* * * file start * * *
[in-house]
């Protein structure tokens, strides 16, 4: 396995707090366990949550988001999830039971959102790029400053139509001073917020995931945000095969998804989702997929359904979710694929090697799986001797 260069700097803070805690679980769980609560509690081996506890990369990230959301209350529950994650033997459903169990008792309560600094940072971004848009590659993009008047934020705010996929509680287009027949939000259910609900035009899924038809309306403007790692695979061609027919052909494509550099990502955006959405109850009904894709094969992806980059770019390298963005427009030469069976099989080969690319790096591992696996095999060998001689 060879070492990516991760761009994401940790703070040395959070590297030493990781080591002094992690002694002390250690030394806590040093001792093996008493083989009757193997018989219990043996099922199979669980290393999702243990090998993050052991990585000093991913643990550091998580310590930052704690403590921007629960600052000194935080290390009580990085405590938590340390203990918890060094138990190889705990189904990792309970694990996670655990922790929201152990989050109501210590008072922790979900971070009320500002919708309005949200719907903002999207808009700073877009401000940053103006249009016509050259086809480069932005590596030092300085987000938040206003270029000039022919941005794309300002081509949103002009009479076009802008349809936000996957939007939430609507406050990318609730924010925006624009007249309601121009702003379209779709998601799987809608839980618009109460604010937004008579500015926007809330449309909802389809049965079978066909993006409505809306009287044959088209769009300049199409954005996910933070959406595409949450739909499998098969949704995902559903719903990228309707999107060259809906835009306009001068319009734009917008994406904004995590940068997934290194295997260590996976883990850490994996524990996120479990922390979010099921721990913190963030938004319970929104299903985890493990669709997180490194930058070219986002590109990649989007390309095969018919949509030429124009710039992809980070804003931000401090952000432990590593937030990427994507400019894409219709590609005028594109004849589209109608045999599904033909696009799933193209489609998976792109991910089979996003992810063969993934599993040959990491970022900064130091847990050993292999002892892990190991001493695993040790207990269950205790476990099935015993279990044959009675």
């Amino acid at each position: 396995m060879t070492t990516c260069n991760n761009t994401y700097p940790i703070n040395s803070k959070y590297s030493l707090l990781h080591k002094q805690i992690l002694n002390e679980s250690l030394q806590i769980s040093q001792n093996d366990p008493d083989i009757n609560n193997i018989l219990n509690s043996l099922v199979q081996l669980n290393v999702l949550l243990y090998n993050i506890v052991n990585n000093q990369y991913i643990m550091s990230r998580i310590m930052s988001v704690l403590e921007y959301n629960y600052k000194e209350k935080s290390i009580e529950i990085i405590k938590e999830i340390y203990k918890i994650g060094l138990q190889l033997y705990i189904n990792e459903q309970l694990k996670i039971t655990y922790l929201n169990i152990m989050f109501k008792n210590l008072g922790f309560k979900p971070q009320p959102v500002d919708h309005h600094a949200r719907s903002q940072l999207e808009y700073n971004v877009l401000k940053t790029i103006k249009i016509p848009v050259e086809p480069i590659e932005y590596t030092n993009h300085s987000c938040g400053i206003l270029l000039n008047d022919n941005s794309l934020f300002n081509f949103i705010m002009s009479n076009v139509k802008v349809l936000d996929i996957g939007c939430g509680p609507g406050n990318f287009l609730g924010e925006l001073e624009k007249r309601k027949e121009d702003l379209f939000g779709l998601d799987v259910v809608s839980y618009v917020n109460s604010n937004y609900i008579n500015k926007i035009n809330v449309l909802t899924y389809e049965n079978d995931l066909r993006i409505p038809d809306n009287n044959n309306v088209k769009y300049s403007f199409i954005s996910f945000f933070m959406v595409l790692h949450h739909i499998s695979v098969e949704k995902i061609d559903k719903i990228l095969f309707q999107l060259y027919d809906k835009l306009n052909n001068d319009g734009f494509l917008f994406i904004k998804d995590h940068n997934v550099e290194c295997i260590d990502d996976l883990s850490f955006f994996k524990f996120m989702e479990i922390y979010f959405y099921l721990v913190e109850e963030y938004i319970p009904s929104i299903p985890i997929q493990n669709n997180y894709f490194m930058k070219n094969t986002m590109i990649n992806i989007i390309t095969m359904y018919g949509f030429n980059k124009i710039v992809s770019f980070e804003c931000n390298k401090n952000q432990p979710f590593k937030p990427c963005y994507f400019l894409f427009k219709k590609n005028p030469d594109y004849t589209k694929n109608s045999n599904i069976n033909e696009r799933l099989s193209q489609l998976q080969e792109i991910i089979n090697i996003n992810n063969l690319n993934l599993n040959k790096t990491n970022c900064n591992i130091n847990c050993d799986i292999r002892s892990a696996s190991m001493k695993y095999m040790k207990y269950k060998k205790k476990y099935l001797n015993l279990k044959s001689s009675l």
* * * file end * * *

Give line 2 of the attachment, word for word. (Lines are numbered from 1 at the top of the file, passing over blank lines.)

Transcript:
């Protein structure tokens, strides 16, 4: 396995707090366990949550988001999830039971959102790029400053139509001073917020995931945000095969998804989702997929359904979710694929090697799986001797 260069700097803070805690679980769980609560509690081996506890990369990230959301209350529950994650033997459903169990008792309560600094940072971004848009590659993009008047934020705010996929509680287009027949939000259910609900035009899924038809309306403007790692695979061609027919052909494509550099990502955006959405109850009904894709094969992806980059770019390298963005427009030469069976099989080969690319790096591992696996095999060998001689 060879070492990516991760761009994401940790703070040395959070590297030493990781080591002094992690002694002390250690030394806590040093001792093996008493083989009757193997018989219990043996099922199979669980290393999702243990090998993050052991990585000093991913643990550091998580310590930052704690403590921007629960600052000194935080290390009580990085405590938590340390203990918890060094138990190889705990189904990792309970694990996670655990922790929201152990989050109501210590008072922790979900971070009320500002919708309005949200719907903002999207808009700073877009401000940053103006249009016509050259086809480069932005590596030092300085987000938040206003270029000039022919941005794309300002081509949103002009009479076009802008349809936000996957939007939430609507406050990318609730924010925006624009007249309601121009702003379209779709998601799987809608839980618009109460604010937004008579500015926007809330449309909802389809049965079978066909993006409505809306009287044959088209769009300049199409954005996910933070959406595409949450739909499998098969949704995902559903719903990228309707999107060259809906835009306009001068319009734009917008994406904004995590940068997934290194295997260590996976883990850490994996524990996120479990922390979010099921721990913190963030938004319970929104299903985890493990669709997180490194930058070219986002590109990649989007390309095969018919949509030429124009710039992809980070804003931000401090952000432990590593937030990427994507400019894409219709590609005028594109004849589209109608045999599904033909696009799933193209489609998976792109991910089979996003992810063969993934599993040959990491970022900064130091847990050993292999002892892990190991001493695993040790207990269950205790476990099935015993279990044959009675």